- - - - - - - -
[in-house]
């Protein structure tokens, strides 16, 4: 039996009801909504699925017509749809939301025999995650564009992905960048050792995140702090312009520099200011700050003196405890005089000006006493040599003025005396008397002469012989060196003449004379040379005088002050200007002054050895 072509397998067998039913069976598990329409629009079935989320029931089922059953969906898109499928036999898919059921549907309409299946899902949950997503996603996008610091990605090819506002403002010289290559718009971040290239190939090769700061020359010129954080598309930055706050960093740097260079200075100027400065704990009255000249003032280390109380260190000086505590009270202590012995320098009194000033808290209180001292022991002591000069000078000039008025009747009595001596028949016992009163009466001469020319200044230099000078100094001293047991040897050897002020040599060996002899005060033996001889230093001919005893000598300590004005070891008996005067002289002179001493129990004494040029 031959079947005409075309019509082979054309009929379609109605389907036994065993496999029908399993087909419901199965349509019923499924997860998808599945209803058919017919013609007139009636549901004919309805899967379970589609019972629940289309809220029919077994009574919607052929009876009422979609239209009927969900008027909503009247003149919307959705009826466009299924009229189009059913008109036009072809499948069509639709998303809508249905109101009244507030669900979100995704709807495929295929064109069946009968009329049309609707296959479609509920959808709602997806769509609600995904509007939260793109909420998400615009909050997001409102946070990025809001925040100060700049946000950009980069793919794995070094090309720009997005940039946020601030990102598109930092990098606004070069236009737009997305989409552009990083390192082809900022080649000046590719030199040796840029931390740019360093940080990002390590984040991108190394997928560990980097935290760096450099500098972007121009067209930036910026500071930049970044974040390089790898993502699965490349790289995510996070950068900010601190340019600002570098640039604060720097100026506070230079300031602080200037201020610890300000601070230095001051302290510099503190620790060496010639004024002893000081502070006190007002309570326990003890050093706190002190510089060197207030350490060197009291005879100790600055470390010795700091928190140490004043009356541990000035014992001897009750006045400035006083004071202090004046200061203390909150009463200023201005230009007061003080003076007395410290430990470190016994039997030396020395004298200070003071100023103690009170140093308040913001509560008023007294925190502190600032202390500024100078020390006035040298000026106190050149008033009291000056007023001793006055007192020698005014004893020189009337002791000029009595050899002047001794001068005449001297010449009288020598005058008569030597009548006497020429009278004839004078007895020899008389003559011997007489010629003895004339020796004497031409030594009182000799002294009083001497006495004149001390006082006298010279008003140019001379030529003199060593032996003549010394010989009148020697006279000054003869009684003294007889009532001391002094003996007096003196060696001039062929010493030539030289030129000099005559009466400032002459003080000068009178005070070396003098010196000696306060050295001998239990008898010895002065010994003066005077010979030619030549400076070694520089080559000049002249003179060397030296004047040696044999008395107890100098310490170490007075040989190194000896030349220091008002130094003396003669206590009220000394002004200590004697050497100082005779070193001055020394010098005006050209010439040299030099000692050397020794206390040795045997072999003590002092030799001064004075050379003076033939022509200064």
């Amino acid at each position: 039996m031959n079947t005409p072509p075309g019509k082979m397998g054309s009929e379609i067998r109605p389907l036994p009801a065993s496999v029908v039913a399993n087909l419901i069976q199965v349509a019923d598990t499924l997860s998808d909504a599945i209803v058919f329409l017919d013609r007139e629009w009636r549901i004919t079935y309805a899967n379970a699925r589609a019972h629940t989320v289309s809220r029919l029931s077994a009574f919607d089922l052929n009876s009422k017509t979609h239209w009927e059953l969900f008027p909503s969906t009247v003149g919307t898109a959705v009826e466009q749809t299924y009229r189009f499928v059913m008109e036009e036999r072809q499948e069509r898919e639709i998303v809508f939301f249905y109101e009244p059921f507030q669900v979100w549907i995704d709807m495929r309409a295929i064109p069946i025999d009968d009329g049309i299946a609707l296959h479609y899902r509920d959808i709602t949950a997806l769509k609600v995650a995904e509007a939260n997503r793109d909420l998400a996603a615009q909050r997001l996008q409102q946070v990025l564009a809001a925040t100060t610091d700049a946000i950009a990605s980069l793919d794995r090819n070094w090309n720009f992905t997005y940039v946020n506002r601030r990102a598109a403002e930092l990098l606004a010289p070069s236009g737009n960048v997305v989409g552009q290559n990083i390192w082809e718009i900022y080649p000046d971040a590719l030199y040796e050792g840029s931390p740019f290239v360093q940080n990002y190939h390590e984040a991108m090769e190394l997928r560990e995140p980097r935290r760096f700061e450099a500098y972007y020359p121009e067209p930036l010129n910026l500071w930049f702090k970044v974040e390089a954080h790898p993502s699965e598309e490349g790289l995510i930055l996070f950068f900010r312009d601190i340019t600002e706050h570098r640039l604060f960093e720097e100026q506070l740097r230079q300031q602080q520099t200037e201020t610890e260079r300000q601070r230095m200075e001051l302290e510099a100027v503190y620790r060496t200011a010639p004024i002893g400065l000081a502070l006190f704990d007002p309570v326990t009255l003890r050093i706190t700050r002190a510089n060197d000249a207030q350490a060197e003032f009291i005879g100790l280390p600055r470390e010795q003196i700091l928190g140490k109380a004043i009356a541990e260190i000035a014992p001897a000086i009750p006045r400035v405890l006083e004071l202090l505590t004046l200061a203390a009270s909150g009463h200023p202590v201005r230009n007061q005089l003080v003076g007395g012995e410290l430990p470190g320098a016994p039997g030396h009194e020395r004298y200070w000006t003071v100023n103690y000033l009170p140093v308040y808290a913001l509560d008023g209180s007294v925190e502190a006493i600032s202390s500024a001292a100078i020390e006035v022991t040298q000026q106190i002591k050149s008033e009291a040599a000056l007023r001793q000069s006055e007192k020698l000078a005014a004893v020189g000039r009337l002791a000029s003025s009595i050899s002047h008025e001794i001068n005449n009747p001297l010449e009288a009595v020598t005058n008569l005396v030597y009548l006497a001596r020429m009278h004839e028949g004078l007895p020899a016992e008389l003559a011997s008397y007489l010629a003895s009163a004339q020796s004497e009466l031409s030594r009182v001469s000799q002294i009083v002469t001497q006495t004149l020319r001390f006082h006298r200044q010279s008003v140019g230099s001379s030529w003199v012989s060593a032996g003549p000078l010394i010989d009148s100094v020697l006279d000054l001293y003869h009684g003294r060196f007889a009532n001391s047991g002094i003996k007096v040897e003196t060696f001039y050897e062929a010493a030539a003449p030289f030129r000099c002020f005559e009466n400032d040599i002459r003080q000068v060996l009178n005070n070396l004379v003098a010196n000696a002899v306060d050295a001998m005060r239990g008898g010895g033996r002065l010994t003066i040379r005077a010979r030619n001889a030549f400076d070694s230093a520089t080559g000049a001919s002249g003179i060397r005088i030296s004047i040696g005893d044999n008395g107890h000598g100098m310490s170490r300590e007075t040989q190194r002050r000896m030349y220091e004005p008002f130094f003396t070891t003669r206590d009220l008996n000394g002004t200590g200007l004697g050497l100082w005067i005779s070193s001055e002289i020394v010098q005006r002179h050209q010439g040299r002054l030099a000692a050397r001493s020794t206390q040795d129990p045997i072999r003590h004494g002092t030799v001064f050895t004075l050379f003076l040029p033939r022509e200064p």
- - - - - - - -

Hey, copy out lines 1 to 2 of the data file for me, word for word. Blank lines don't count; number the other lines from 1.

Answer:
[in-house]
């Protein structure tokens, strides 16, 4: 039996009801909504699925017509749809939301025999995650564009992905960048050792995140702090312009520099200011700050003196405890005089000006006493040599003025005396008397002469012989060196003449004379040379005088002050200007002054050895 072509397998067998039913069976598990329409629009079935989320029931089922059953969906898109499928036999898919059921549907309409299946899902949950997503996603996008610091990605090819506002403002010289290559718009971040290239190939090769700061020359010129954080598309930055706050960093740097260079200075100027400065704990009255000249003032280390109380260190000086505590009270202590012995320098009194000033808290209180001292022991002591000069000078000039008025009747009595001596028949016992009163009466001469020319200044230099000078100094001293047991040897050897002020040599060996002899005060033996001889230093001919005893000598300590004005070891008996005067002289002179001493129990004494040029 031959079947005409075309019509082979054309009929379609109605389907036994065993496999029908399993087909419901199965349509019923499924997860998808599945209803058919017919013609007139009636549901004919309805899967379970589609019972629940289309809220029919077994009574919607052929009876009422979609239209009927969900008027909503009247003149919307959705009826466009299924009229189009059913008109036009072809499948069509639709998303809508249905109101009244507030669900979100995704709807495929295929064109069946009968009329049309609707296959479609509920959808709602997806769509609600995904509007939260793109909420998400615009909050997001409102946070990025809001925040100060700049946000950009980069793919794995070094090309720009997005940039946020601030990102598109930092990098606004070069236009737009997305989409552009990083390192082809900022080649000046590719030199040796840029931390740019360093940080990002390590984040991108190394997928560990980097935290760096450099500098972007121009067209930036910026500071930049970044974040390089790898993502699965490349790289995510996070950068900010601190340019600002570098640039604060720097100026506070230079300031602080200037201020610890300000601070230095001051302290510099503190620790060496010639004024002893000081502070006190007002309570326990003890050093706190002190510089060197207030350490060197009291005879100790600055470390010795700091928190140490004043009356541990000035014992001897009750006045400035006083004071202090004046200061203390909150009463200023201005230009007061003080003076007395410290430990470190016994039997030396020395004298200070003071100023103690009170140093308040913001509560008023007294925190502190600032202390500024100078020390006035040298000026106190050149008033009291000056007023001793006055007192020698005014004893020189009337002791000029009595050899002047001794001068005449001297010449009288020598005058008569030597009548006497020429009278004839004078007895020899008389003559011997007489010629003895004339020796004497031409030594009182000799002294009083001497006495004149001390006082006298010279008003140019001379030529003199060593032996003549010394010989009148020697006279000054003869009684003294007889009532001391002094003996007096003196060696001039062929010493030539030289030129000099005559009466400032002459003080000068009178005070070396003098010196000696306060050295001998239990008898010895002065010994003066005077010979030619030549400076070694520089080559000049002249003179060397030296004047040696044999008395107890100098310490170490007075040989190194000896030349220091008002130094003396003669206590009220000394002004200590004697050497100082005779070193001055020394010098005006050209010439040299030099000692050397020794206390040795045997072999003590002092030799001064004075050379003076033939022509200064």